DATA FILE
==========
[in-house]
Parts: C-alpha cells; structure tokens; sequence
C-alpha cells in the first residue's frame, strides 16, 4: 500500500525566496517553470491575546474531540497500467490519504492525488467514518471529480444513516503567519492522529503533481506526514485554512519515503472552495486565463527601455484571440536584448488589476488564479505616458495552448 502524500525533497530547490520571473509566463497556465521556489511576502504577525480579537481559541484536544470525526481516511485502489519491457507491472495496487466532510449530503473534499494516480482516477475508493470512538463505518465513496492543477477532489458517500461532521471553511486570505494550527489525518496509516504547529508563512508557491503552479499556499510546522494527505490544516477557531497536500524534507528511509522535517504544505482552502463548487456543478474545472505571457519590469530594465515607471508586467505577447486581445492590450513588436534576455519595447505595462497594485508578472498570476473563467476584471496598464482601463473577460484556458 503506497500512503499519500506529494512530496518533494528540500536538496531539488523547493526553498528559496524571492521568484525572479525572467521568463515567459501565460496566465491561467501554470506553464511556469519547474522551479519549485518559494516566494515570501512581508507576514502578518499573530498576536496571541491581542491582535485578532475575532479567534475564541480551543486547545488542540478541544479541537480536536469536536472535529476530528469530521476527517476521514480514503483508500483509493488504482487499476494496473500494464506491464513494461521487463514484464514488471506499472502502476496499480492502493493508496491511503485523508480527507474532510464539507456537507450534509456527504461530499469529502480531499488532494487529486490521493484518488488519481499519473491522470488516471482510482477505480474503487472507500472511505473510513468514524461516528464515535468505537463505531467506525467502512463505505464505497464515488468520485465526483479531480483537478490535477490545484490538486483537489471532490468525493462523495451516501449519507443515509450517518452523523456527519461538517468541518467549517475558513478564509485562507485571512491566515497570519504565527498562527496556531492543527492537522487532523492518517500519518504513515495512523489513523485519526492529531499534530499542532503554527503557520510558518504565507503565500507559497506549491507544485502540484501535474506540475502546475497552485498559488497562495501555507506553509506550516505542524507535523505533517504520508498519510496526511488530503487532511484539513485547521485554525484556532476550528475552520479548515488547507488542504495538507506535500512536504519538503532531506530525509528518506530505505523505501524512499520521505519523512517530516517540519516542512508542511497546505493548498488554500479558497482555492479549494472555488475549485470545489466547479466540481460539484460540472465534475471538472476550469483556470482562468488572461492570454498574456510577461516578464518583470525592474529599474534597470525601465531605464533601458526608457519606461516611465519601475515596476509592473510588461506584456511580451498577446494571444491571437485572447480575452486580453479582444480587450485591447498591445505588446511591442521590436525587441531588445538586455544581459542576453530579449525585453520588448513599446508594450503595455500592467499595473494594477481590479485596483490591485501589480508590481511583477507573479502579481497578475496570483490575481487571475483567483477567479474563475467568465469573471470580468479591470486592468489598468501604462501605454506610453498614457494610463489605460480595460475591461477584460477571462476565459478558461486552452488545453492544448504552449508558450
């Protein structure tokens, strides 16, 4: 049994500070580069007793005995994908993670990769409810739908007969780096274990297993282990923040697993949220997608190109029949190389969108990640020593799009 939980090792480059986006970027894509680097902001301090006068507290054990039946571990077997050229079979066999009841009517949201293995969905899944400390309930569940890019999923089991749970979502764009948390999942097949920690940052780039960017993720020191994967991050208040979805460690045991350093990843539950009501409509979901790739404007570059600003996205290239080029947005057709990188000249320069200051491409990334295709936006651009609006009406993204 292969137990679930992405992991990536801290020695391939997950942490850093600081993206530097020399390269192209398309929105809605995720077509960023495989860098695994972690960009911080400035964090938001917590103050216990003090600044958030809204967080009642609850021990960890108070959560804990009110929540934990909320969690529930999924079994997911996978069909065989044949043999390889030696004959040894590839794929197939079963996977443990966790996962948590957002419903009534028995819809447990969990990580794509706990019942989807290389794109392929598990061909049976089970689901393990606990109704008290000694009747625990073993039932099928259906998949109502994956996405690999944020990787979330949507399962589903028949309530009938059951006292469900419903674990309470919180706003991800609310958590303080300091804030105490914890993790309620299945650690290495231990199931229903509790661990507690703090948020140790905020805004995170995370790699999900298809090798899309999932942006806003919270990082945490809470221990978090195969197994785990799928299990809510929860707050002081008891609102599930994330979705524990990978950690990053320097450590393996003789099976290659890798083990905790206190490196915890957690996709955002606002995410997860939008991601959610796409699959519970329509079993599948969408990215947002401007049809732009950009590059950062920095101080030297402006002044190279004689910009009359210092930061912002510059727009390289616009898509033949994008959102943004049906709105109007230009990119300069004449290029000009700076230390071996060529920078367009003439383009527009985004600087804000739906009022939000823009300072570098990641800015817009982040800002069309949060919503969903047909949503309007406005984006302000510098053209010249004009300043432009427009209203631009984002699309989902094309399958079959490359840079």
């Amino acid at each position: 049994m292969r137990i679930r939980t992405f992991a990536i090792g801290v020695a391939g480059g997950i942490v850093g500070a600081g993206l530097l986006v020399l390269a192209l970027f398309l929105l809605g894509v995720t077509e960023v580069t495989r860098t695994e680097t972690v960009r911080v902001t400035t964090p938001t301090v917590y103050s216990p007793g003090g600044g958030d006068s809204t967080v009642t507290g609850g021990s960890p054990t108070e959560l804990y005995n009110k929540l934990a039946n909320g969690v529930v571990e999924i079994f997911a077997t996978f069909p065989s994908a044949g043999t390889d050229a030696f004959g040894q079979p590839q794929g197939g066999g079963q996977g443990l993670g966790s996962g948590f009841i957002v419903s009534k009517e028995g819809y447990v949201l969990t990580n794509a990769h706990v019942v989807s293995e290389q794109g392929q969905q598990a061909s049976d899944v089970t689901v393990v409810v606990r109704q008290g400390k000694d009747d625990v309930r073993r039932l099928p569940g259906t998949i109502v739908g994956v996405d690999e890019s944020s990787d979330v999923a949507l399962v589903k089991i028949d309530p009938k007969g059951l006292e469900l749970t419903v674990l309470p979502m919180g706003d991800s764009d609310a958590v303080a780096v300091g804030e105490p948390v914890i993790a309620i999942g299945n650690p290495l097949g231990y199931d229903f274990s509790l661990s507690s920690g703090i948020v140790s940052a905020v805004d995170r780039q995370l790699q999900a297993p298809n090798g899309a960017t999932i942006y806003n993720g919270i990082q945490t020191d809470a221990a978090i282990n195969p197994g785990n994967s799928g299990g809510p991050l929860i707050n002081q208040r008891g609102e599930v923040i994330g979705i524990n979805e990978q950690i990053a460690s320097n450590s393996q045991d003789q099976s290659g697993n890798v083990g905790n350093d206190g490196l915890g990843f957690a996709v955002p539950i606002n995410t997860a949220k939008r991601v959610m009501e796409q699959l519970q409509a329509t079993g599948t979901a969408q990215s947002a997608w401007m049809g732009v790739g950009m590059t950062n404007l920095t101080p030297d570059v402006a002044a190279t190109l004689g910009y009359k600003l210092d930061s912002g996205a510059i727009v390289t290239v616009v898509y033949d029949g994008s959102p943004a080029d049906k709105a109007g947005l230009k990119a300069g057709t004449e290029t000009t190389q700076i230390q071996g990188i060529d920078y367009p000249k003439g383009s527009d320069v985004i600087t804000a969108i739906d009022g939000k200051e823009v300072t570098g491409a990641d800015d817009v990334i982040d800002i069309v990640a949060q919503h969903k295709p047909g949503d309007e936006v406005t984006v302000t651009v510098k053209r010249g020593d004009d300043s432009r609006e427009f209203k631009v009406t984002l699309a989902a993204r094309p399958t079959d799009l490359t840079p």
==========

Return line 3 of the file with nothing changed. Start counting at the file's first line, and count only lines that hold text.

C-alpha cells in the first residue's frame, strides 16, 4: 500500500525566496517553470491575546474531540497500467490519504492525488467514518471529480444513516503567519492522529503533481506526514485554512519515503472552495486565463527601455484571440536584448488589476488564479505616458495552448 502524500525533497530547490520571473509566463497556465521556489511576502504577525480579537481559541484536544470525526481516511485502489519491457507491472495496487466532510449530503473534499494516480482516477475508493470512538463505518465513496492543477477532489458517500461532521471553511486570505494550527489525518496509516504547529508563512508557491503552479499556499510546522494527505490544516477557531497536500524534507528511509522535517504544505482552502463548487456543478474545472505571457519590469530594465515607471508586467505577447486581445492590450513588436534576455519595447505595462497594485508578472498570476473563467476584471496598464482601463473577460484556458 503506497500512503499519500506529494512530496518533494528540500536538496531539488523547493526553498528559496524571492521568484525572479525572467521568463515567459501565460496566465491561467501554470506553464511556469519547474522551479519549485518559494516566494515570501512581508507576514502578518499573530498576536496571541491581542491582535485578532475575532479567534475564541480551543486547545488542540478541544479541537480536536469536536472535529476530528469530521476527517476521514480514503483508500483509493488504482487499476494496473500494464506491464513494461521487463514484464514488471506499472502502476496499480492502493493508496491511503485523508480527507474532510464539507456537507450534509456527504461530499469529502480531499488532494487529486490521493484518488488519481499519473491522470488516471482510482477505480474503487472507500472511505473510513468514524461516528464515535468505537463505531467506525467502512463505505464505497464515488468520485465526483479531480483537478490535477490545484490538486483537489471532490468525493462523495451516501449519507443515509450517518452523523456527519461538517468541518467549517475558513478564509485562507485571512491566515497570519504565527498562527496556531492543527492537522487532523492518517500519518504513515495512523489513523485519526492529531499534530499542532503554527503557520510558518504565507503565500507559497506549491507544485502540484501535474506540475502546475497552485498559488497562495501555507506553509506550516505542524507535523505533517504520508498519510496526511488530503487532511484539513485547521485554525484556532476550528475552520479548515488547507488542504495538507506535500512536504519538503532531506530525509528518506530505505523505501524512499520521505519523512517530516517540519516542512508542511497546505493548498488554500479558497482555492479549494472555488475549485470545489466547479466540481460539484460540472465534475471538472476550469483556470482562468488572461492570454498574456510577461516578464518583470525592474529599474534597470525601465531605464533601458526608457519606461516611465519601475515596476509592473510588461506584456511580451498577446494571444491571437485572447480575452486580453479582444480587450485591447498591445505588446511591442521590436525587441531588445538586455544581459542576453530579449525585453520588448513599446508594450503595455500592467499595473494594477481590479485596483490591485501589480508590481511583477507573479502579481497578475496570483490575481487571475483567483477567479474563475467568465469573471470580468479591470486592468489598468501604462501605454506610453498614457494610463489605460480595460475591461477584460477571462476565459478558461486552452488545453492544448504552449508558450